It’s not immediately obvious, but Singapore possesses an affinity for nature that can be seen in its zoos, parks and futuristic gardens.
1.1. Gardens by the Bay
The futuristic covered gardens overlooking the Marina Reservoir are part of Singapore’s grand plan to transform itself into a “Garden City”. Gardens by the Bay consists of three different gardens and a variety of attractions – the two cooled conservatories and the SuperTrees are just its most architecturally striking sections.
The conservatories recreate ecosystems from other parts of the world in a climate-controlled environment, and the SuperTrees’ OCBC Walk permit visitors to take in views of the Gardens and the rest of Marina Bay from a dizzyingly high vantage point. A Children’s Garden provides ample rooms for the little ones to play, explore, and have a splashing good time at the fountains.
1.2. Singapore’s Zoos
Singapore’s four major zoos altogether attract over three million visitors a year, who come for their compelling combination of education and entertainment. Wildlife Reserves Singapore – the holding company responsible for Singapore Zoo, Night Safari, Jurong Bird Park and River Safari – designed its properties to provide an “experiential learning experience” beyond close encounters with animals from around the world. WRS’ parks also drive conservation and research efforts on endangered animals like the orangutan, pied hornbill, and Asian pangolin.
Visitors will find something unique in each of the four zoos. Jurong Bird Park is Asia’s largest bird park at 20.2 hectares, with four free-flight aviaries sheltering over 4,000 birds across 400 species. The Night Safari is the world’s first zoo made for nocturnal animals, of which over 2,500 animals from over 130 species keep nights interesting for visitors. The River Safari is a river-themed wildlife park with 400 plant species and 200 animal species inhabiting the park’s simulated freshwater habitats. Finally, the 26-hectare Singapore Zoo houses 300 species of animals, most of which roam the park in cageless enclosures.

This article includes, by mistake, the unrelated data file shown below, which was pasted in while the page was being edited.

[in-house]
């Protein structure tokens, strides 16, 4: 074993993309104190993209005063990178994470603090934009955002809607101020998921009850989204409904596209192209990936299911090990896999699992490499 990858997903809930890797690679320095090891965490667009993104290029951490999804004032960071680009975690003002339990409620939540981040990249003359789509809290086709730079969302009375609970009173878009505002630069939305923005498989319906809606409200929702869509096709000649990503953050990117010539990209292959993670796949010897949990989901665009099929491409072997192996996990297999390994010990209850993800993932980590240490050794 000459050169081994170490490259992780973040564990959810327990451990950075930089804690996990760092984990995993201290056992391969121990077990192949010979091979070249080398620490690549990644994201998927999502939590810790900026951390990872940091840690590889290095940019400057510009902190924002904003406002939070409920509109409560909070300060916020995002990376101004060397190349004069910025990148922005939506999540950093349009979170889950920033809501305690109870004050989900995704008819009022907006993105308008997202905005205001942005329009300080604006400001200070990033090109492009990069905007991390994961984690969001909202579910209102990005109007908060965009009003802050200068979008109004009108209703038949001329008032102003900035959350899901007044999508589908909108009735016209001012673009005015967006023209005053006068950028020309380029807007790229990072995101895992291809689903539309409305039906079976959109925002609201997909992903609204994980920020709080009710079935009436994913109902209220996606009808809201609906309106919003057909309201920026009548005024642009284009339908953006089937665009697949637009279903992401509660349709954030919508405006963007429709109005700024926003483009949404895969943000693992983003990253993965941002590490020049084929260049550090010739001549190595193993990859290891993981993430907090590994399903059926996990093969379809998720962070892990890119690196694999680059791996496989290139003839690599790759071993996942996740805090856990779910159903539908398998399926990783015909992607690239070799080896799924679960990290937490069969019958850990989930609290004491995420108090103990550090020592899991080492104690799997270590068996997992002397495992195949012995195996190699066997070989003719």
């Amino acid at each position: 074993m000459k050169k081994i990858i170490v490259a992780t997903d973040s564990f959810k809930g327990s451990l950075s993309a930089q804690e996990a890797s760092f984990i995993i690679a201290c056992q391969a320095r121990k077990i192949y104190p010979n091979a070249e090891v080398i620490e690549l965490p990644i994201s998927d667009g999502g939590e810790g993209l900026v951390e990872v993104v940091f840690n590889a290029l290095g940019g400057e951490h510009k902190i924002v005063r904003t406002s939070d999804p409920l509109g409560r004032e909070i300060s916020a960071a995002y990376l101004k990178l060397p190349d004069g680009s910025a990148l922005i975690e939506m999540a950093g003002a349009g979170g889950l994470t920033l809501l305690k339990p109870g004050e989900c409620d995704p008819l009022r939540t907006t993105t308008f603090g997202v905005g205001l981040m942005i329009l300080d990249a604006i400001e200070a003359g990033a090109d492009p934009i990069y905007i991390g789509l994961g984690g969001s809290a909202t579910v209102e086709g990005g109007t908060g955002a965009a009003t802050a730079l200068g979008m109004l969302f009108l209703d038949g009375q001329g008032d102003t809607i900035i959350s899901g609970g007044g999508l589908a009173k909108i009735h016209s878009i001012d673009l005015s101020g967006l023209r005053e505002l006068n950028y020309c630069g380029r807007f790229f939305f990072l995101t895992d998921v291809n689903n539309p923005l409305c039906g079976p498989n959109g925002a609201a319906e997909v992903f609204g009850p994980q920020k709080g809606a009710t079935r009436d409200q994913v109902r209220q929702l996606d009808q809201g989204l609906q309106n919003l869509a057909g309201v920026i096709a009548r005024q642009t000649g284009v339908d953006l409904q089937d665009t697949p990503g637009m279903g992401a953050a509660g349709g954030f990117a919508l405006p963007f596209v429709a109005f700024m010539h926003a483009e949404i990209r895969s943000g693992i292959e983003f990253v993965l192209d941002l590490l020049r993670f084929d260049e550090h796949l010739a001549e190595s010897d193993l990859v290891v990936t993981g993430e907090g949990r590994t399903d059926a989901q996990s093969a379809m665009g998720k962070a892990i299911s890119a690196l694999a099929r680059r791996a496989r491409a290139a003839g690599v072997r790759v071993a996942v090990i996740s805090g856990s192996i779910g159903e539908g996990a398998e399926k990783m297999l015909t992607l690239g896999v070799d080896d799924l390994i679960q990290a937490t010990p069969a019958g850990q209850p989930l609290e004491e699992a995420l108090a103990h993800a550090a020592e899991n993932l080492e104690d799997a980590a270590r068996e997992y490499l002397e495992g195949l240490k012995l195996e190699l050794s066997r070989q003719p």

1.3. Singapore Botanic Gardens
Established in 1859, the Singapore Botanic Gardens is one of the region’s oldest purpose-made gardens. A product of the 19th century’s English Landscape Movement, the beautifully landscaped 74-hectare garden complex bridges recreation and education with over 6,500 species of plants and 44 heritage trees, divided between three garden cores: the Tanglin Core, Central Core and Bukit Timah Core. Key attractions in the Garden include the Bandstand, Swan Lake, National Orchid Garden, and a series of conserved buildings, the earliest dating back to 1868. In 2015, the Singapore Botanic Gardens won recognition as the nation’s first and only UNESCO World Heritage Site.
1.4. Sentosa Island
This island off Singapore’s southern coast is billed as “Singapore’s favourite playground”. Over 20 million visitors come to Sentosa every year, drawn by its golf courses, historic Siloso Point, fun-filled Imbiah Lookout, a three-kilometer-long sheltered beach, and its Universal Studios theme park. The Underwater World oceanarium on the island’s western side contains over 2,500 specimens of marine and fresh-water animals, many of them visible via an 83-metre-long glass tunnel. After your recreation of choice, call it a day at one of Sentosa’s 14 hotels.
1.5. Pulau Ubin
Pulau Ubin’s provincial atmosphere contrasts mightily with Singapore’s pell-mell rush into the 21st century. The local “kampung” village looks little changed from the past hundred or so years, its residents eking a living from farming or fishing.
Visitors should expect adventures closer to nature than the main Singapore island could ever hope to achieve: exploring mangrove forests and secluded beaches by foot; mastering dirt tracks on two wheels at the Ketam Mountain Bike Park; and taking in the resplendent marine wildlife at the Chek Jawa Wetlands. Pulau Ubin lies off Singapore’s northeastern corner, and is easily accessible by bumboat from Changi.